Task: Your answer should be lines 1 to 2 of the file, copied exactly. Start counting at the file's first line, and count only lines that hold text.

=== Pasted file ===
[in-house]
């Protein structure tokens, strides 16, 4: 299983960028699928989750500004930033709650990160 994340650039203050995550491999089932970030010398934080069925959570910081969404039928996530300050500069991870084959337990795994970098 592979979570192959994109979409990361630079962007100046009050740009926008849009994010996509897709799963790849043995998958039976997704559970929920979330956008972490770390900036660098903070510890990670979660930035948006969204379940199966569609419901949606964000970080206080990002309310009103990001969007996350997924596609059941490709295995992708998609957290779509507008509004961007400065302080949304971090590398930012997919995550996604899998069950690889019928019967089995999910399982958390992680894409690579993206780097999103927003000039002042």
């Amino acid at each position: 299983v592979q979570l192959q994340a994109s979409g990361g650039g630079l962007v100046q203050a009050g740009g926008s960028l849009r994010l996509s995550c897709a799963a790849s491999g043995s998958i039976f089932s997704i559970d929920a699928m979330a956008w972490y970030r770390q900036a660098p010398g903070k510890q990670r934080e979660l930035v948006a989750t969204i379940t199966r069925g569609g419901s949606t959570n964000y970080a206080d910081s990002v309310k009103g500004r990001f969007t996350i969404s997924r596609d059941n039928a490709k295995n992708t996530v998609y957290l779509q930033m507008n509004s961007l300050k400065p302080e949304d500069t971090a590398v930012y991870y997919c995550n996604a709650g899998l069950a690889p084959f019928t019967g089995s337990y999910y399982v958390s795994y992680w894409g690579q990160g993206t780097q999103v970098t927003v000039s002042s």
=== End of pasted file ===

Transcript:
[in-house]
């Protein structure tokens, strides 16, 4: 299983960028699928989750500004930033709650990160 994340650039203050995550491999089932970030010398934080069925959570910081969404039928996530300050500069991870084959337990795994970098 592979979570192959994109979409990361630079962007100046009050740009926008849009994010996509897709799963790849043995998958039976997704559970929920979330956008972490770390900036660098903070510890990670979660930035948006969204379940199966569609419901949606964000970080206080990002309310009103990001969007996350997924596609059941490709295995992708998609957290779509507008509004961007400065302080949304971090590398930012997919995550996604899998069950690889019928019967089995999910399982958390992680894409690579993206780097999103927003000039002042």